Even if you think your pets don't visit areas where ticks are commonly found, such as wooded areas and places with high grass or brush, remember that ticks are actually able to live out their entire life cycle within your home. Woodpiles near or inside a home provide the perfect environment for ticks to survive. And when your pets are inside, this improves the environment for a tick's survival because ticks need readily available hosts.
It's also important to know that when small rodents such as mice are infested with ticks, they can enter the house, assisting the tick's transportation indoors. Even if ticks don't make their way into your home, they can still live in low grass and trees -- such as backyards of the most suburban homes. When pets play in these areas, they are at risk of tick infestation.
Myth 2: I haven't seen any ticks on my pets, so they aren't at risk.
You may find ticks on your pets once they're engorged and visible to the naked eye. However, the tick's life cycle includes two stages; larva and nymph, where they're not as easily noticed.
While you can remove adult ticks from your pets, you can't be sure that they haven't already laid eggs on the pet, continuing the tick infestation. Ticks in the larva and nymph stage need blood meals to grow into adult ticks, and the pet's coat is the perfect place to grow.
Myth 3: I've only found a few ticks on my pet, so I'm sure he's fine.
The phrase "it only takes one" fits perfectly to describe the risk of Lyme disease. While you may be diligent about checking for and removing ticks, it still only takes one tick bite for a pet to contract Lyme disease. When you find ticks on your pet, there's a good chance the pet has had other ticks you've missed. And even if you only find one tick, your veterinary team wants to protect your pet's well-being by testing for tick-borne diseases in the months following the bite.
Myth 4: I apply a flea and tick preventive to my pet monthly, so I don't need to worry about Lyme disease.
That's fantastic!! Just remember, no product guarantees absolute protection. Depending on the pet's habits and environment, you may need to take additional steps to prevent Lyme disease.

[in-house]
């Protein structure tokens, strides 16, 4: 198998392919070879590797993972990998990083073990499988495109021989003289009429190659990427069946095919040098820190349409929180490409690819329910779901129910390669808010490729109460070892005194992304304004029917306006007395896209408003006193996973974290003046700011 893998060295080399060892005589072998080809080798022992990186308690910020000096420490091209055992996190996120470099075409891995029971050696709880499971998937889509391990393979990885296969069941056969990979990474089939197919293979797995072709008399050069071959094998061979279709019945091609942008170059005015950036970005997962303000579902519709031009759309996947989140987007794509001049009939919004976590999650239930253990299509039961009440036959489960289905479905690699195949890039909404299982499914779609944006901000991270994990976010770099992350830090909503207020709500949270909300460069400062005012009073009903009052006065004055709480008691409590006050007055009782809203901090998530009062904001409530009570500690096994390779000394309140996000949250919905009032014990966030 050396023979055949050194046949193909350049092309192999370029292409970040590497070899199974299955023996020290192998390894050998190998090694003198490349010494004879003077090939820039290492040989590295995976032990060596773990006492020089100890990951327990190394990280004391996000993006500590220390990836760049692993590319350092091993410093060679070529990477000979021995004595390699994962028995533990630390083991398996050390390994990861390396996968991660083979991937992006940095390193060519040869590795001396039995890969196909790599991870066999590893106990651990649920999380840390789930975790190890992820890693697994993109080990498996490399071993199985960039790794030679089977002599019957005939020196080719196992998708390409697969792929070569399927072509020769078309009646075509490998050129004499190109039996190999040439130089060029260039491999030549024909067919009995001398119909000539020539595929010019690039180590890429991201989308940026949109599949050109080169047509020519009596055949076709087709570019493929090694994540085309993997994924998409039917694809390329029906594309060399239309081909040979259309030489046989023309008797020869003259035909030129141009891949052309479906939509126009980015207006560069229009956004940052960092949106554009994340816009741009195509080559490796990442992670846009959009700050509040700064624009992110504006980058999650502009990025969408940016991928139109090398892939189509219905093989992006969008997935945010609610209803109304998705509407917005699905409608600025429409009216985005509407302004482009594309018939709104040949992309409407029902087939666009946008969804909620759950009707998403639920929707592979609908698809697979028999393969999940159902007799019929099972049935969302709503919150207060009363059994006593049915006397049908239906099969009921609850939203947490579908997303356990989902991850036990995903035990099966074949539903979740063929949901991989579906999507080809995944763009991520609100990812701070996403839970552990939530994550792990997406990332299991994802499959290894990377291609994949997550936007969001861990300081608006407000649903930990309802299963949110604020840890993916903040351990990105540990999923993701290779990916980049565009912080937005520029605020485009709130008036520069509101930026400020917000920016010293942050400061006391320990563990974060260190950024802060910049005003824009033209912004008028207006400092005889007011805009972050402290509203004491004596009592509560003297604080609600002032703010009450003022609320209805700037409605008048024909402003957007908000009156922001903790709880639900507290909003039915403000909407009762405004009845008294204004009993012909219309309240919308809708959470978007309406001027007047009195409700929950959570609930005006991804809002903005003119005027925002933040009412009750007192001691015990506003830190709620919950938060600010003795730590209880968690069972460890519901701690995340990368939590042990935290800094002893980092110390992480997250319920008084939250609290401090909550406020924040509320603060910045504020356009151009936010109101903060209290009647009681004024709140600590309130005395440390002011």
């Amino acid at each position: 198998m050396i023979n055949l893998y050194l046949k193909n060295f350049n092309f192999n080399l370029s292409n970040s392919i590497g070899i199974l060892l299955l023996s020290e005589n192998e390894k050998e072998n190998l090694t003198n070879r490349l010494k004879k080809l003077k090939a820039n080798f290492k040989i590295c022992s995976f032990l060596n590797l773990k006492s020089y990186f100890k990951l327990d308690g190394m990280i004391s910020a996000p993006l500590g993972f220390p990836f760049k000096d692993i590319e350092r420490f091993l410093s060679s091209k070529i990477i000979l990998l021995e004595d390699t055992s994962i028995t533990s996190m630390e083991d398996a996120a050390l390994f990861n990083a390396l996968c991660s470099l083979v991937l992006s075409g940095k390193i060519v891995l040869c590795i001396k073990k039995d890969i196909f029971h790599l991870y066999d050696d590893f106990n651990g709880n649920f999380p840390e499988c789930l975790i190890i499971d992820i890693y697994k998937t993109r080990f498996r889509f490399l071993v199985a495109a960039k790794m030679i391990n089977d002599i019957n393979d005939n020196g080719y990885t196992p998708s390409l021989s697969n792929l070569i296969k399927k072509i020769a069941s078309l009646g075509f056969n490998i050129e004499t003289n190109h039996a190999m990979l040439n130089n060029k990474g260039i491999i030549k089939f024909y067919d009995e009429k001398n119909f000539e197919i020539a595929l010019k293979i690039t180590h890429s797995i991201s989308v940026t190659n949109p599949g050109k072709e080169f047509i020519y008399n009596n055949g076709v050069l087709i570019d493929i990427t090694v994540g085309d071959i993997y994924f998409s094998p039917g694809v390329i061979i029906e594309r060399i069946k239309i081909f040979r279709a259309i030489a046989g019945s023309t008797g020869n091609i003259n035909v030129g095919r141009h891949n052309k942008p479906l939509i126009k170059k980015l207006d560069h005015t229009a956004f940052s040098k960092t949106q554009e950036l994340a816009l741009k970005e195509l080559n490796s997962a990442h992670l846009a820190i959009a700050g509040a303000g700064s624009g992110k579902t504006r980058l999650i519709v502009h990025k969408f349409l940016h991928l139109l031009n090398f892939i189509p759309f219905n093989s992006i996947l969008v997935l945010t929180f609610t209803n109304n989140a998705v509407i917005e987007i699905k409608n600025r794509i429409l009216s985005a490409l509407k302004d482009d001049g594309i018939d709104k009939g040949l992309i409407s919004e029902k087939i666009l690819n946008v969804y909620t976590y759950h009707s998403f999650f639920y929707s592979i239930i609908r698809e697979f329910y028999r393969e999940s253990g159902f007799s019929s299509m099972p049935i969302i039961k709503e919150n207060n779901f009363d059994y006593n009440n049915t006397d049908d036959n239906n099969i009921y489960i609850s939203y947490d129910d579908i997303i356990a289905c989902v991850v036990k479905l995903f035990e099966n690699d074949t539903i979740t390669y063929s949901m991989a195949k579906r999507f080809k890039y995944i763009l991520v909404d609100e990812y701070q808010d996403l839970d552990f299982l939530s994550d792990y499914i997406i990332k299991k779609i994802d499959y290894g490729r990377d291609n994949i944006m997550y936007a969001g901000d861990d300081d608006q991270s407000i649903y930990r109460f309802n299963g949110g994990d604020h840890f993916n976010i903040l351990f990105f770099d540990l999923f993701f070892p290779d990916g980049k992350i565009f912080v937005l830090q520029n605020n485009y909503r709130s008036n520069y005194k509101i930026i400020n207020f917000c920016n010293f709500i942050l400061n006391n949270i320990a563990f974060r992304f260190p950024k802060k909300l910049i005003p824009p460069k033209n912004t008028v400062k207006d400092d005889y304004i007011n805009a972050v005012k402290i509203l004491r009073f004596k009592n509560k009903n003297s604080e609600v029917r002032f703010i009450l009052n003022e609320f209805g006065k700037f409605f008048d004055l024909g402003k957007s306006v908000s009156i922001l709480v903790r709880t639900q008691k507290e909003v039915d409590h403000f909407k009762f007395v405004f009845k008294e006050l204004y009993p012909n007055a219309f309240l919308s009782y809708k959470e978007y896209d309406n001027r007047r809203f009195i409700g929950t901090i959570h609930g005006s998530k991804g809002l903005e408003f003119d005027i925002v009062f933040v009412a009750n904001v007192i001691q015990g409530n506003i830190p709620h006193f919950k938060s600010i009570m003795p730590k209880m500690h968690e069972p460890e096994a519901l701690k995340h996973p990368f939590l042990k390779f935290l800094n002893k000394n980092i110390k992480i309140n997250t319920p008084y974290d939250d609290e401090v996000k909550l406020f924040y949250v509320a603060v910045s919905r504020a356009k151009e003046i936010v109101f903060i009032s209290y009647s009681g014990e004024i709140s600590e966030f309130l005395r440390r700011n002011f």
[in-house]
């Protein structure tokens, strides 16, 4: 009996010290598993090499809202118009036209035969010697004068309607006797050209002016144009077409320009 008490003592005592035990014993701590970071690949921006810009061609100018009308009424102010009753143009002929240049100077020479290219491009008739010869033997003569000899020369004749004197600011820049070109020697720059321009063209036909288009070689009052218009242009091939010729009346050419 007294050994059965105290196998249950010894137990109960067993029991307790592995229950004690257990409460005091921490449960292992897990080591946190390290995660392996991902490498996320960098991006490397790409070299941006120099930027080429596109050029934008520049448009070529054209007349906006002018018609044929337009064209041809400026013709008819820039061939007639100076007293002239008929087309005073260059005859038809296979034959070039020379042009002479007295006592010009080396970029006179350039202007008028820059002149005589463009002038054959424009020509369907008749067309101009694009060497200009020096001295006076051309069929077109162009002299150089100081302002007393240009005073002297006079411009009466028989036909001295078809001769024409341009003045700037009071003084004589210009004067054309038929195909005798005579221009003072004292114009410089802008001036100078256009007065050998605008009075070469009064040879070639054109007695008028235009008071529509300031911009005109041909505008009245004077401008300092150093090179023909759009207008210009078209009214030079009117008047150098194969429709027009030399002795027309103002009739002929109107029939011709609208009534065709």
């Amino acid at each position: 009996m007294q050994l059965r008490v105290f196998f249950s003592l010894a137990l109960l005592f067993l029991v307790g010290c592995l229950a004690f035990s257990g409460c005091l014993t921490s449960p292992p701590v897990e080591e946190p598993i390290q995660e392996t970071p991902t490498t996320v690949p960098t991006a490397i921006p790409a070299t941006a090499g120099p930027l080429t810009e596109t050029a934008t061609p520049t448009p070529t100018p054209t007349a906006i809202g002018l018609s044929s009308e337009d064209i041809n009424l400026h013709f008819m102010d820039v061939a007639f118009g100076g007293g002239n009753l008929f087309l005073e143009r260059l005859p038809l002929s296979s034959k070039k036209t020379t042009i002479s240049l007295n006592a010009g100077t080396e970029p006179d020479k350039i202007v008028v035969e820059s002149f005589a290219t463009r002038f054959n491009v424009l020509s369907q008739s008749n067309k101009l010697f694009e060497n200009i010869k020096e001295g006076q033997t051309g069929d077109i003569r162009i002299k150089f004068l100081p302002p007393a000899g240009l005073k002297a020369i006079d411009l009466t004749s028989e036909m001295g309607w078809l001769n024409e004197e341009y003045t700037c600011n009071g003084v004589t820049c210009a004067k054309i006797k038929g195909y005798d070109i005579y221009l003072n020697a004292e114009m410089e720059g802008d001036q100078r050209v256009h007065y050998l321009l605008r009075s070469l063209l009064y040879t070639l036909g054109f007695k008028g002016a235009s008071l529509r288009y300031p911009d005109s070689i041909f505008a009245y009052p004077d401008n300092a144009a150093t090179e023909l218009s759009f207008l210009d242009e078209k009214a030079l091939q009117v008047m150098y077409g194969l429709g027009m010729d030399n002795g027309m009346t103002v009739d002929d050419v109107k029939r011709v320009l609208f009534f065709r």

For example, because each product is different, the doctor may recommend different application schedules, depending on the product and the pet. The doctor may also advise reapplying the product if the pet has been swimming or bathed, so it's a good idea to check with the doctor if your pet gets wet after an application. And the doctor may also suggest routine testing for tick-borne diseases and vaccinations against Lyme disease.
Myth 5: During the colder seasons, I don't need to worry about applying flea and tick prevention.
Because most insect populations decrease once cold weather sets in, you may assume ticks will follow suit. In reality, ticks are much hardier -- and their population even peaks during the fall season. Ticks can also survive through the entire winter even when frozen in the ground. And occasional thaws during winter may release these frozen ticks for another blood meal. For the best protection, continuously apply preventives throughout the year, including the colder months.
Myth 6: My pet was treated for Lyme disease, so now she's cured.
Once a pet is diagnosed with Lyme disease, the doctor usually prescribes an antibiotic. Once the antibiotic course is finished, this doesn't guarantee the Lyme disease is cured and the pet is no longer at risk of experiencing Lyme disease symptoms. The infection in many pets is widespread, and in some cases it may take multiple courses of the antibiotic to successfully treat the Lyme disease. Your pet should also continue to be routinely screened for tick-borne diseases every year.
Myth 7: My pet has already contracted Lyme disease, so he can't receive a Lyme disease vaccination.
Pets that have been treated for Lyme disease run the risk of reinfection. So it's important to continue applying preventives and check your pets for ticks.
Another way to prevent Lyme disease is to administer Lyme disease vaccination. Although there are more benefits to giving the vaccine before exposure occurs, such as with puppies; adult or seropositive dogs can receive the vaccination to help prevent the pet reinfection.